On a flippant but sad note, even "Delta's profit" is somewhat an oxymoron. If they've made a profit in years, it is because of Federal $$$.Ok, I had my flippant moment ...Here's a hypothetical for our commenters ... if America's Choice directly leads to every DCSS high school making AYP, would you feel the same way about this "Conference among the Stars?"In essence, that is the proposition I am seeing between the lines from Dr. Lewis. The leadership seems convinced this program will bring great returns.I have no expertise or direct knowledge of it. I did hear a teacher say in passing (paraphrasing), "I hate it but it does appear to work for my students."Your mileage may vary ...
Kim, as usual, a voice of reason.
Well for $8 million contract there better be some positive outcomes for the students.I think recent posters miss the point entirely. With DeKalb having this major contract with America's Choice, you do not need to attend a National Conference for a bunch of cheerleading. You are not going to get what is needed by attending a 4-day conference. You need folks in the classroom, studying where current DeKalb students are and where they need to be and working in the classroom setting with the teachers to make improvements that address the students' needs.Has Dr. Lewis or anyone in a position of leadership explained any of this to the community, to School Board members? Sorry to be so flippant!!!!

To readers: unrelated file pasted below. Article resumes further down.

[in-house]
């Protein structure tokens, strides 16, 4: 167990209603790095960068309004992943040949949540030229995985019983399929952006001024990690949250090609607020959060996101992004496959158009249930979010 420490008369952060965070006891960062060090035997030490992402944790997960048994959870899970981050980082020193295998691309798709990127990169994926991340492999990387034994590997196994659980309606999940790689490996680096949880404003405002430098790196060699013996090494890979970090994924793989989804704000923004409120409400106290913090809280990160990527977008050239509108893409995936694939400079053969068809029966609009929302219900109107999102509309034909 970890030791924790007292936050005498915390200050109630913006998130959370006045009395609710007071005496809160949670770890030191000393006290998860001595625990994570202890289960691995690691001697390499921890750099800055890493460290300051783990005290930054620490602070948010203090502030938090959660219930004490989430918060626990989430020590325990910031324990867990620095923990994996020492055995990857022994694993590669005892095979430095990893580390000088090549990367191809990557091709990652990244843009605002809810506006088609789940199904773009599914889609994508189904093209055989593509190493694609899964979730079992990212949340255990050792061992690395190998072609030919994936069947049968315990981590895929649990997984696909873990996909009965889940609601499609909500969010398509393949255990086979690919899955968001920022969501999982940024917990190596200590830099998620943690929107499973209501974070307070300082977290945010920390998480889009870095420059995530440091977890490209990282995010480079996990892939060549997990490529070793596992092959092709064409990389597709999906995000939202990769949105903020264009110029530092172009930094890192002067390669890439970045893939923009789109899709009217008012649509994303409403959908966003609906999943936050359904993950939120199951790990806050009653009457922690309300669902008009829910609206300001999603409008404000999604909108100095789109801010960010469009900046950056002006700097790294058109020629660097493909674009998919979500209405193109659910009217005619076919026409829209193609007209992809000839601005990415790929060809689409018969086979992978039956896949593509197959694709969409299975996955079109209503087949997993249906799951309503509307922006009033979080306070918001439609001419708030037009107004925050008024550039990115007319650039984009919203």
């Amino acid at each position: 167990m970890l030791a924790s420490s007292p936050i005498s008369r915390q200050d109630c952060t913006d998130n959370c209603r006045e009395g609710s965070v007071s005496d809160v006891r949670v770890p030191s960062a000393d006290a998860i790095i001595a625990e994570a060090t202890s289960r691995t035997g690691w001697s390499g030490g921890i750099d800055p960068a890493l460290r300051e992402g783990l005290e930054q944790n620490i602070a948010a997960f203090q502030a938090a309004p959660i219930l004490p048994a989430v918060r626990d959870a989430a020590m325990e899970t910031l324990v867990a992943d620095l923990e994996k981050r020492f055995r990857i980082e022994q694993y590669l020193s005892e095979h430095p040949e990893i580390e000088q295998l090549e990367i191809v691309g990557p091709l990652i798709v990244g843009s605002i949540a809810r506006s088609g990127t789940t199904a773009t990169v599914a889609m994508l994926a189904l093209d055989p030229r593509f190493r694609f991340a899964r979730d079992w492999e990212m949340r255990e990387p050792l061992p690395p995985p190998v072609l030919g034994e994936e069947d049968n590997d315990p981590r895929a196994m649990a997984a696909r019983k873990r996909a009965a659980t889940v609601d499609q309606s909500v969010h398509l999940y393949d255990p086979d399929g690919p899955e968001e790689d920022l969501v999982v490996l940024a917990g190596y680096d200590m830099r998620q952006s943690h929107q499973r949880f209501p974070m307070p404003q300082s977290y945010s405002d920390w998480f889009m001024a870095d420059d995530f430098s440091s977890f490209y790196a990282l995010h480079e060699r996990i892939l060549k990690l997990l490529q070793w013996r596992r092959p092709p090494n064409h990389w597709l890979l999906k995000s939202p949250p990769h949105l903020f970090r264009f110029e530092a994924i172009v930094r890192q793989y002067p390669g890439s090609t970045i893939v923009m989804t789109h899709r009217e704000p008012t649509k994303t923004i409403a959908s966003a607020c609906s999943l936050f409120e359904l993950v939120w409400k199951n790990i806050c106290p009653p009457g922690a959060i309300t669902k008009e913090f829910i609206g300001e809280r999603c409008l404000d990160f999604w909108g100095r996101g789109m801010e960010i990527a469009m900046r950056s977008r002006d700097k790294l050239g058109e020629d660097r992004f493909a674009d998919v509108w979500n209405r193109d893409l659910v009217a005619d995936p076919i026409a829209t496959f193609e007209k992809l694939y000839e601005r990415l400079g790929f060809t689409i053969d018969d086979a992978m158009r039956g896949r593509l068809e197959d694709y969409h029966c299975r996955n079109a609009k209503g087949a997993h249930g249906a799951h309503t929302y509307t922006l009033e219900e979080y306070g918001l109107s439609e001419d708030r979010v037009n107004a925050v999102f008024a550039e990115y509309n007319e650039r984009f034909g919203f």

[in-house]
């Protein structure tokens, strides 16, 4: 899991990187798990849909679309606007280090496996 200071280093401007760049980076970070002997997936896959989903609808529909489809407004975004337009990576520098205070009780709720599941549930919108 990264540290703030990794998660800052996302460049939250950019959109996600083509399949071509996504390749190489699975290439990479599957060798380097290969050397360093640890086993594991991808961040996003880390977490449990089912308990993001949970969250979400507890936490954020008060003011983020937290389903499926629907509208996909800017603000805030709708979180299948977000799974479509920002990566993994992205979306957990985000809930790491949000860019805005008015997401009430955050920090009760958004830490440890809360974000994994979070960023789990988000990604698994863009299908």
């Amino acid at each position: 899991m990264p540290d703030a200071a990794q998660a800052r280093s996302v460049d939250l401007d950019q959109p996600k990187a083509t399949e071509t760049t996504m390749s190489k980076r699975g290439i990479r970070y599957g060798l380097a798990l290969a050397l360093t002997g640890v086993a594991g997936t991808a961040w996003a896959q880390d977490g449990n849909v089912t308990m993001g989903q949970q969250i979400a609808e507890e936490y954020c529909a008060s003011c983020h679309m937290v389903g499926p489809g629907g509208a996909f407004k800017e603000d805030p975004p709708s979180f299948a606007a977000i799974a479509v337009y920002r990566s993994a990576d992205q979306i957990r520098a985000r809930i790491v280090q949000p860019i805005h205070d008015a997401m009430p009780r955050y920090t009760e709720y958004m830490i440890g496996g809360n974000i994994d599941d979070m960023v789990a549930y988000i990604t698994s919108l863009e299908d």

@ Kim and Dunwoody MomI worked with many America's Choice teachers in many schools in DeKalb County, and I never heard that phrase "it works for my students". Kim,Do you have data that supports the idea that academic progress was made by DeKalb students while using America's Choice in their schools? Many schools in DeKalb County used this program for a number of years. It's not hard to make a spreadsheet and input the data from the America's Choice schools. We have the data in our very expensive and much maligned eSIS system. I was at the BOE meeting when Lewis pitched Springboard, another expensive scripted teaching program (coincidentally also disliked by teachers who used it). I knew Lewis didn't have the data showing student progress in the schools that used it so I thought surely the BOE would not approve expanding it to the non-Title 1 schools (once he expanded it to non-Title 1 schools, DeKalb Co. could not ask Title 1 to pick up the tab anymore). Exactly one BOE member asked if there was data showing progress in the schools using Springboard. Lewis said there really wasn't enough data yet since the program had only been used for a year, but he really felt it was a good program for kids and all the schools could benefit from it. Not one shred of evidence could Lewis offer, not one BOE member questioned him further, and millions were committed that night to this system which is now defunct.Saying I feel it is good and I feel it works is not concrete evidence. Why don't we start on a small scale and see if the results warrant that we expand to a larger scale before we commit our scarce tax dollars?If America's Choice had shown significant student progress for our students in all those schools for the years it was used in DeKalb County, why not make those results public? If Lewis could produce data showing the progress these DeKalb students made while using America's Choice, we would probably not have this controversy over this conference. This is not brain surgery - just cost justification and asking for a Return on Investment based on data we already have.